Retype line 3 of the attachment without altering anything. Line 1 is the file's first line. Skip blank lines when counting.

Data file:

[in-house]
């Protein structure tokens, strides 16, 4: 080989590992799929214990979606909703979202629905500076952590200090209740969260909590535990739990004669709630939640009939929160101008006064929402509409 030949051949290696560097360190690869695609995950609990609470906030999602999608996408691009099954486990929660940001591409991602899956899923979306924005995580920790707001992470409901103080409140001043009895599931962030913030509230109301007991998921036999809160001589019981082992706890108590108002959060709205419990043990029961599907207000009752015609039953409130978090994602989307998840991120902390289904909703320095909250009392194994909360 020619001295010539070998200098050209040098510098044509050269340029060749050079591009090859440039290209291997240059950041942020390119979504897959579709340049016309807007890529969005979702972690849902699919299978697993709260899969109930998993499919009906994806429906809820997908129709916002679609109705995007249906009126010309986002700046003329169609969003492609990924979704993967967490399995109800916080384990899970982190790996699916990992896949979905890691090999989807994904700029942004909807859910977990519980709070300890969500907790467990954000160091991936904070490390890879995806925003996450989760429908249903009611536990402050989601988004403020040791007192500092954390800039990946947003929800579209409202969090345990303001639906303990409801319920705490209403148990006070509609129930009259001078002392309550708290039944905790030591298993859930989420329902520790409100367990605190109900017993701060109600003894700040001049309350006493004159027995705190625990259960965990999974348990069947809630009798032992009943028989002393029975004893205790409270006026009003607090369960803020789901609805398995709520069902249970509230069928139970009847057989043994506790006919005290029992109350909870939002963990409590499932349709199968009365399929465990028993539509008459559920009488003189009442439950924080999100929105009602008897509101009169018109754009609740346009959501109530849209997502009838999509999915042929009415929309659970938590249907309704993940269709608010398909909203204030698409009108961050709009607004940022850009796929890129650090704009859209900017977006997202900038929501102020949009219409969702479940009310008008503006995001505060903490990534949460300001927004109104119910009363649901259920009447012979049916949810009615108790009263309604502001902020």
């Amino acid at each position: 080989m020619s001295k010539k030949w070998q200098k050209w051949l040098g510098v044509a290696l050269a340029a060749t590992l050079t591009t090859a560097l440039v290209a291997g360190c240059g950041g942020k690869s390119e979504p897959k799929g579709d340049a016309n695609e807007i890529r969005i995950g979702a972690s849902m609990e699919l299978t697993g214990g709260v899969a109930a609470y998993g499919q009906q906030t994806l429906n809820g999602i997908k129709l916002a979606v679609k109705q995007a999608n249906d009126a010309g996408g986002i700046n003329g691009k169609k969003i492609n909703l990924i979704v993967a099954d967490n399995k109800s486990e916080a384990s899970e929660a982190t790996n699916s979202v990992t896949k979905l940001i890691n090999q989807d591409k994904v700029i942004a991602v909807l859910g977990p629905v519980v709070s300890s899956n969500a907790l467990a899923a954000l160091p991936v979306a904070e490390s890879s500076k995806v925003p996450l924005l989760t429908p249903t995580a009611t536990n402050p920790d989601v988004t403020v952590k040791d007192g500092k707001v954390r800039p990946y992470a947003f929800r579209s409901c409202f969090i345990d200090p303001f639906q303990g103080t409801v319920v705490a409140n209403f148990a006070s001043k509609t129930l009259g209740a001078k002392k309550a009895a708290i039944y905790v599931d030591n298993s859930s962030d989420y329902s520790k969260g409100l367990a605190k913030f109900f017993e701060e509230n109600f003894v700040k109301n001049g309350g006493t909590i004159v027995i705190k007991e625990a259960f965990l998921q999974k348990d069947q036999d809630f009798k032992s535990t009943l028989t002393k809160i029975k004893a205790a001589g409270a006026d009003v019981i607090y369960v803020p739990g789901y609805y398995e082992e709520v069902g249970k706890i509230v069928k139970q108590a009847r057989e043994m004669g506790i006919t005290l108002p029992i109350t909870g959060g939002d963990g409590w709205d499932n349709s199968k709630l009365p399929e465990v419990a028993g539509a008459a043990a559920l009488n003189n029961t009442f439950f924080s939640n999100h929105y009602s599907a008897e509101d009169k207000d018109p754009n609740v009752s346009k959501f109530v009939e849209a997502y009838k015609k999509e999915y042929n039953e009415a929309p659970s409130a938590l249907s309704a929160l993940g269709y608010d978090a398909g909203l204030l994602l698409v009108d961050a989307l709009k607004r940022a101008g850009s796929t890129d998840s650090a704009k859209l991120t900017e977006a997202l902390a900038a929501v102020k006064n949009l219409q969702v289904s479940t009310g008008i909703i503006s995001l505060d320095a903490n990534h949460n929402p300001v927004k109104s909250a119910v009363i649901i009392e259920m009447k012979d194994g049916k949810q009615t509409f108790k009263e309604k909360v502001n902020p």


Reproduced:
């Amino acid at each position: 080989m020619s001295k010539k030949w070998q200098k050209w051949l040098g510098v044509a290696l050269a340029a060749t590992l050079t591009t090859a560097l440039v290209a291997g360190c240059g950041g942020k690869s390119e979504p897959k799929g579709d340049a016309n695609e807007i890529r969005i995950g979702a972690s849902m609990e699919l299978t697993g214990g709260v899969a109930a609470y998993g499919q009906q906030t994806l429906n809820g999602i997908k129709l916002a979606v679609k109705q995007a999608n249906d009126a010309g996408g986002i700046n003329g691009k169609k969003i492609n909703l990924i979704v993967a099954d967490n399995k109800s486990e916080a384990s899970e929660a982190t790996n699916s979202v990992t896949k979905l940001i890691n090999q989807d591409k994904v700029i942004a991602v909807l859910g977990p629905v519980v709070s300890s899956n969500a907790l467990a899923a954000l160091p991936v979306a904070e490390s890879s500076k995806v925003p996450l924005l989760t429908p249903t995580a009611t536990n402050p920790d989601v988004t403020v952590k040791d007192g500092k707001v954390r800039p990946y992470a947003f929800r579209s409901c409202f969090i345990d200090p303001f639906q303990g103080t409801v319920v705490a409140n209403f148990a006070s001043k509609t129930l009259g209740a001078k002392k309550a009895a708290i039944y905790v599931d030591n298993s859930s962030d989420y329902s520790k969260g409100l367990a605190k913030f109900f017993e701060e509230n109600f003894v700040k109301n001049g309350g006493t909590i004159v027995i705190k007991e625990a259960f965990l998921q999974k348990d069947q036999d809630f009798k032992s535990t009943l028989t002393k809160i029975k004893a205790a001589g409270a006026d009003v019981i607090y369960v803020p739990g789901y609805y398995e082992e709520v069902g249970k706890i509230v069928k139970q108590a009847r057989e043994m004669g506790i006919t005290l108002p029992i109350t909870g959060g939002d963990g409590w709205d499932n349709s199968k709630l009365p399929e465990v419990a028993g539509a008459a043990a559920l009488n003189n029961t009442f439950f924080s939640n999100h929105y009602s599907a008897e509101d009169k207000d018109p754009n609740v009752s346009k959501f109530v009939e849209a997502y009838k015609k999509e999915y042929n039953e009415a929309p659970s409130a938590l249907s309704a929160l993940g269709y608010d978090a398909g909203l204030l994602l698409v009108d961050a989307l709009k607004r940022a101008g850009s796929t890129d998840s650090a704009k859209l991120t900017e977006a997202l902390a900038a929501v102020k006064n949009l219409q969702v289904s479940t009310g008008i909703i503006s995001l505060d320095a903490n990534h949460n929402p300001v927004k109104s909250a119910v009363i649901i009392e259920m009447k012979d194994g049916k949810q009615t509409f108790k009263e309604k909360v502001n902020p």